Can’t find your ancestor arriving?

The more I looked at the latest Emigration records out of the UK from TheGenealogist™ the more useful bits I found – not surprisingly this blog has grown considerably since it was first started but persevere and hopefully you’ll find lots of useful tips and links to help you find that elusive ancestor arriving in Victoria, or other Australian colonies, or other places.  Some are specific to the Geelong region, more are applicable to Victoria, and even more are applicable to anywhere.  And the amount of information and detail can be VERY rewarding.  I’ve added heaps of links to sites that you may find really useful for passengers to ‘here’ as well as things like EOGN – the Newsletter that EVERY researcher should subscribe to!  In some places I’ve also used bitly to create shorter URL addresses – another useful tool!

Firstly – why emigration (leaving a place) instead of immigration (arriving at a place)?  There is a lot of information on various immigration passenger lists – arriving in Victoria, arriving in New South Wales, etc. etc.  Often we just can’t find our ancestors in these lists – lumped in steerage or really bad writing or passenger list missing?  There are many reasons but you might find your ancestors by looking for their DEPARTURE (emigration) records or other obscure records.

This exercise really began with the announcement on Eastman’s Online Genealogy Newsletter (EOGN – subscribe to the free edition) about 4 million BT27 (The National Archives UK) Outbound Passenger List Records for the 1950s.

From the Blog for TheGenealogist™ it appears that this release covers the decade of the 1950s.  (Another Blog worth subscribing to / following).  These appear to be a new release of indexed records that complement the range of emigration records from the other major subscription databases.

I confess to being a fan of TheGenealogist.  A couple of reasons:

Hopefully our Public Libraries will look at a subscription for the Library Edition of TheGenealogist – similar to current access to Ancestry™ and Findmypast™.  All of these databases have Library Editions which give you most but not all options.

The Library Edition option of TheGenealogist™ for the Geelong Family History Group is out of the range of our funds however researchers might consider a trip to the Genealogical Society of Victoria.  If you’re a member, there is no charge, but as a non-member if you do your homework and prepare a Day Pass costs $20.o0 and might be a good option.  At the GSV library in Melbourne you can access Ancestry™, findmypast™, TheGenealogist™, British Newspaper Archive™, MyHeritage™ and ScotlandsPlaces™.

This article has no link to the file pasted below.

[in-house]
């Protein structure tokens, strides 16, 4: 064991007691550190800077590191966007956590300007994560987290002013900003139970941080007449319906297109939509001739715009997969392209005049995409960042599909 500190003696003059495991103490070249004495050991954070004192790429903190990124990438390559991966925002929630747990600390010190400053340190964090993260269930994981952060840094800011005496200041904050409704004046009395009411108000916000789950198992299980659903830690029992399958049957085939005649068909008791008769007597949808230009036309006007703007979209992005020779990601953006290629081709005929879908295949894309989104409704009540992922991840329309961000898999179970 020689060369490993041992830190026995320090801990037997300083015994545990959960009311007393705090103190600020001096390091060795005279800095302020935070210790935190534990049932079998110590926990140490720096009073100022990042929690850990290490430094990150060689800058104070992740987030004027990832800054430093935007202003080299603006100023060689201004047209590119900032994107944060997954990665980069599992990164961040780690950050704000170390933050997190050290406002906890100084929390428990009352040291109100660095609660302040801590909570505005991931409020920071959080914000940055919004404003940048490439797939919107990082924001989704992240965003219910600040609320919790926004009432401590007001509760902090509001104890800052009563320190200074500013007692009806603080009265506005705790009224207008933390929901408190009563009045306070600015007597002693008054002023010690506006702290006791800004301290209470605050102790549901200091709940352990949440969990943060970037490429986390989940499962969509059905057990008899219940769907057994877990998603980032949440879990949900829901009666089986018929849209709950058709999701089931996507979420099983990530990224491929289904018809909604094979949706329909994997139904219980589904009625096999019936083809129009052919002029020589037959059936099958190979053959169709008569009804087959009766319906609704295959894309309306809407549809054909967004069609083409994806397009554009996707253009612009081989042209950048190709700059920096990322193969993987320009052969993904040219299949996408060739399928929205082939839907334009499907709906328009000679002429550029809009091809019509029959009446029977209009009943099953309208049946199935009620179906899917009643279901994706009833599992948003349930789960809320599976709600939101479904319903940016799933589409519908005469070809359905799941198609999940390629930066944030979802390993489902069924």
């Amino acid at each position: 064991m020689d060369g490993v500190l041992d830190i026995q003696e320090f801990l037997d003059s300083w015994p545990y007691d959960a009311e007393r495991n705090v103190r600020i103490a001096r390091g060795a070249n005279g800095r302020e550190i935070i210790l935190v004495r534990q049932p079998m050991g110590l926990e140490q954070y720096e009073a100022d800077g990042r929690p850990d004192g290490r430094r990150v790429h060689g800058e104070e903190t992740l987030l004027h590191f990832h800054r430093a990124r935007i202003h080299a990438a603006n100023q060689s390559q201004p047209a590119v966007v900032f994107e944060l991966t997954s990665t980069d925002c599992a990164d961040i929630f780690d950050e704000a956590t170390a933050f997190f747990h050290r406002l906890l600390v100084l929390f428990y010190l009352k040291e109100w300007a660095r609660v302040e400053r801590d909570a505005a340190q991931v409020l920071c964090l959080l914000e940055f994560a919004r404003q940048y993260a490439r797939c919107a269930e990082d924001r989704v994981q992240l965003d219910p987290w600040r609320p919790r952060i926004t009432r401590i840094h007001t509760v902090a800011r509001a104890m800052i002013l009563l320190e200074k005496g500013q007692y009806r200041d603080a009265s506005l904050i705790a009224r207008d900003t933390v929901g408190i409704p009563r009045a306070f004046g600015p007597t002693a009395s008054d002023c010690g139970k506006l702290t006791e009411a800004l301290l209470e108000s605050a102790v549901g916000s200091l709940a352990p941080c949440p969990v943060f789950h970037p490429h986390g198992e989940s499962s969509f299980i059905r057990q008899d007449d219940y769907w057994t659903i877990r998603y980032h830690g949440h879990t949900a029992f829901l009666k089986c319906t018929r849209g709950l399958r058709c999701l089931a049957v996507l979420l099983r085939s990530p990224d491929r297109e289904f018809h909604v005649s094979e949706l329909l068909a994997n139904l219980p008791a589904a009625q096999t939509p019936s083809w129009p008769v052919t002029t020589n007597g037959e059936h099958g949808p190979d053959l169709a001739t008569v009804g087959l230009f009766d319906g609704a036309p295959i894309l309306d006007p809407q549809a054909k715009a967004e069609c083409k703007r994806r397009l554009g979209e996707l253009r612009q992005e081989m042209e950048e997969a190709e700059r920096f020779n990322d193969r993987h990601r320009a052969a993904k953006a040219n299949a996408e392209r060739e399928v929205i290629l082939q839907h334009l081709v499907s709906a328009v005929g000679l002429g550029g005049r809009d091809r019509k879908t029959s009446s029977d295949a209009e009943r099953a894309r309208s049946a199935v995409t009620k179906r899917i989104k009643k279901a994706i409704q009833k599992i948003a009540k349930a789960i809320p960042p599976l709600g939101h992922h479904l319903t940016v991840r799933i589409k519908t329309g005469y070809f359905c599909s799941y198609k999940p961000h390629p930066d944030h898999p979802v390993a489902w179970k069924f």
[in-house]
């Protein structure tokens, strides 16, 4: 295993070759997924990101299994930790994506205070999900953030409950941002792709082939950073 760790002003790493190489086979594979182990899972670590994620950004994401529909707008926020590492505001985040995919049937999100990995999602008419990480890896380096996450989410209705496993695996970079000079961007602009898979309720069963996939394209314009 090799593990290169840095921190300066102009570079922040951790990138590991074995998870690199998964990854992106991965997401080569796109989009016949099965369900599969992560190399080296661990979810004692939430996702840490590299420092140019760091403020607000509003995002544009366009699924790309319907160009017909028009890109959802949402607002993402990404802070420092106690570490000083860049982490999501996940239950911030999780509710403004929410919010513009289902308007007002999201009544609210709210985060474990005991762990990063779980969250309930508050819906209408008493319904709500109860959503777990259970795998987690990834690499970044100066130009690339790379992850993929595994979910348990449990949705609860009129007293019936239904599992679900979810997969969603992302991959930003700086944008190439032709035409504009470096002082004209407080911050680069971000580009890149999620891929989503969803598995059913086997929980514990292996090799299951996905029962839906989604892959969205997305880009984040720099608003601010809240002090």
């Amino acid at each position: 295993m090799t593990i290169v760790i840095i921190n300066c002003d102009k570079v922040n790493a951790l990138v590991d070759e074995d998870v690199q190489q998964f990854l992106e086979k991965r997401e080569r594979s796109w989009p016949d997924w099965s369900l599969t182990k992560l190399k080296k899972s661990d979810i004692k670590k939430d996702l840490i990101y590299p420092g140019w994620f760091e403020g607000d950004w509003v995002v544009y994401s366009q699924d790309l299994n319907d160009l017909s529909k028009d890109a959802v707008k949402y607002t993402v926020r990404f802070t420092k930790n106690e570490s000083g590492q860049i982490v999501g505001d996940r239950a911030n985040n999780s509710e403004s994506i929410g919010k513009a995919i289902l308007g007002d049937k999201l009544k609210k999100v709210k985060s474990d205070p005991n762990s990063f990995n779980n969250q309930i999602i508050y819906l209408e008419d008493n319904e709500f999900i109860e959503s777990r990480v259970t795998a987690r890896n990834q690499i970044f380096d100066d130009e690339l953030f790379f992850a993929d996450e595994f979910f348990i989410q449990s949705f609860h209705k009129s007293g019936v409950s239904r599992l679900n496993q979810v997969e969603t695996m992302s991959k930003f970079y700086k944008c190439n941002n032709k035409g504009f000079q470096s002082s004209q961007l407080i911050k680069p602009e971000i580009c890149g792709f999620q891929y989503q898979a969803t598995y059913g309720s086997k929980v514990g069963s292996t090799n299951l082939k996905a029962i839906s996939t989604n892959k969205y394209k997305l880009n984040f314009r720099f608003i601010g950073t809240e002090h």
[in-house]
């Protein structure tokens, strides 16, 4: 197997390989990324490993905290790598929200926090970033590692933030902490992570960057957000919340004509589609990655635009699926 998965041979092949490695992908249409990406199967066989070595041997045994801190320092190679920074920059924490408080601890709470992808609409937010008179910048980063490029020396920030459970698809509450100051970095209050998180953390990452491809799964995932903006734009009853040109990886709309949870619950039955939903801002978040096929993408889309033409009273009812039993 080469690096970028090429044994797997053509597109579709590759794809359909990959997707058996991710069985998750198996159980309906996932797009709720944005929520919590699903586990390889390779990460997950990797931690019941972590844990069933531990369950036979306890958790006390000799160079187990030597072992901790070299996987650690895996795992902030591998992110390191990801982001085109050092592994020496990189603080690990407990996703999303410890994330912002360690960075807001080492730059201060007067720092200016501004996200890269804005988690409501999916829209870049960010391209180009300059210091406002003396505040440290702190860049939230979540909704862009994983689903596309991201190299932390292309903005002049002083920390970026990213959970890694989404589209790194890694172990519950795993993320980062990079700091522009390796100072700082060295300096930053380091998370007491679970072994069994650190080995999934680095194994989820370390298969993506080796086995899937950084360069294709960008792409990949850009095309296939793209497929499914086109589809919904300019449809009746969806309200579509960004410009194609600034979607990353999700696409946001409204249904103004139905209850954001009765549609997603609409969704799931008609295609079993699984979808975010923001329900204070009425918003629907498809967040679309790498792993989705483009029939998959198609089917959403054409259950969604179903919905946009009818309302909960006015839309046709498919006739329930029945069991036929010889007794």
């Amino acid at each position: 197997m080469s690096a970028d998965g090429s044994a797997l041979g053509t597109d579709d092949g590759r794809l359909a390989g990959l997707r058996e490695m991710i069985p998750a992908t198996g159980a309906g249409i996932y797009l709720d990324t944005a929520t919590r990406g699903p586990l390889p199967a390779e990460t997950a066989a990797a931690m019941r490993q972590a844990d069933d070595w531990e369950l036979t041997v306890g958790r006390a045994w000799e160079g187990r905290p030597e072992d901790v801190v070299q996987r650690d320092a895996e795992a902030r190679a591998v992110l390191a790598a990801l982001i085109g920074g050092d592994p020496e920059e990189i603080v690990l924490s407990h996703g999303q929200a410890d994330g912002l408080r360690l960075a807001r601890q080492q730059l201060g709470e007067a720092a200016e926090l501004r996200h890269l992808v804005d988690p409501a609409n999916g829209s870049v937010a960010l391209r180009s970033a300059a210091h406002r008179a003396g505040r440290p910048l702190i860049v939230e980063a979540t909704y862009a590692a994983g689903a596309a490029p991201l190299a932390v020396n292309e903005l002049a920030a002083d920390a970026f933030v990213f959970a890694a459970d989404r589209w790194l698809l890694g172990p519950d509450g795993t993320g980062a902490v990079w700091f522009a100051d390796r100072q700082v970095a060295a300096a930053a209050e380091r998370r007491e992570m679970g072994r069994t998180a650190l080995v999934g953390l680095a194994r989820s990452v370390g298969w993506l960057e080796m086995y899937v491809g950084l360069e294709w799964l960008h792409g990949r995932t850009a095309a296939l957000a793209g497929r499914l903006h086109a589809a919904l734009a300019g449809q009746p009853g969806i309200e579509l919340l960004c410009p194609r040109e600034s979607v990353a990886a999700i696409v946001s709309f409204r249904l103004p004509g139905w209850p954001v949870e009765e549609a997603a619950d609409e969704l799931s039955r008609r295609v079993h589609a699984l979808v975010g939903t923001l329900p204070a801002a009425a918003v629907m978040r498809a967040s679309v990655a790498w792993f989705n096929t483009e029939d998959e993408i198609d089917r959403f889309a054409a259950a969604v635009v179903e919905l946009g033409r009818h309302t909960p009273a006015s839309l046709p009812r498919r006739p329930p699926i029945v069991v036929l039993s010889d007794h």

I haven’t been able to confirm the exact number and range records in TheGenealogist™ database however they appear to be similar to the 1890-1960 records which have also been on Ancestry™ and Findmypast™ for about six years.  NONE of these contains a complete range of emigration records – you can select a departure port and then from a couple of years that may be covered.  VERY selective!  You can also search The National Archives (TNA) where some are available for free.  And of course Family Search also has various emigration records.  The bottom line – search them all!

Here are some links worth trying:

Of course emigration records aren’t the only other source for finding out the name of the ship and the date of arrival in a new colony / country.  Try some of these:

  • NATURALISATION records show ship and date of arrival as well as date and place of birth.  Some of these are at State (Colony) level and others at Federal.  Victorian 19th & 20th century records on searchable and downloadable from the National Archives of Australia.  Check local state archives and other references for Naturalisation records.
  • Alien Registration records – search as above where you will find some entries or read the background information to follow up on these records.
  • Hospital Records – particularly 19th century records – often recorded the Ship and date of arrival.  See the Geelong Hospital records at the Geelong Heritage Centre.

And a bit closer to home!  Make sure you check the Geelong and District database which includes relevant records:

  • Geelong District: Assisted Immigrants – extracted from the PROV indexes and records
  • Geelong District: Unassisted Immigrants – extracted from the PROV indexes and records
  • Geelong District: Geelong and Portland Bay Immigration Society (1845-1846)
  • Geelong District: Orphan Immigrants – extracted from Barefoot and Pregnant?
  • Geelong: Assisted Immigrants Remittances 1856-1858 [VPRS 22]
  • Geelong: Geelong Advertiser – Passengers arriving on ship Travencore in 1849
  • Geelong: Immigration Depot Funerals 1853-1857 [VPRS 22]
  • Geelong: Immigration Depot Returns 1851 [VPRS 116]
  • Geelong: Register of Seamen Engaged 1856-1890 [VPRS 22] – in progress
  • Melbourne: Ineligible Immigrants on ship Joshua in 1852
  • Victoria: Exiles and others on Pentolvillain ships 1844-1849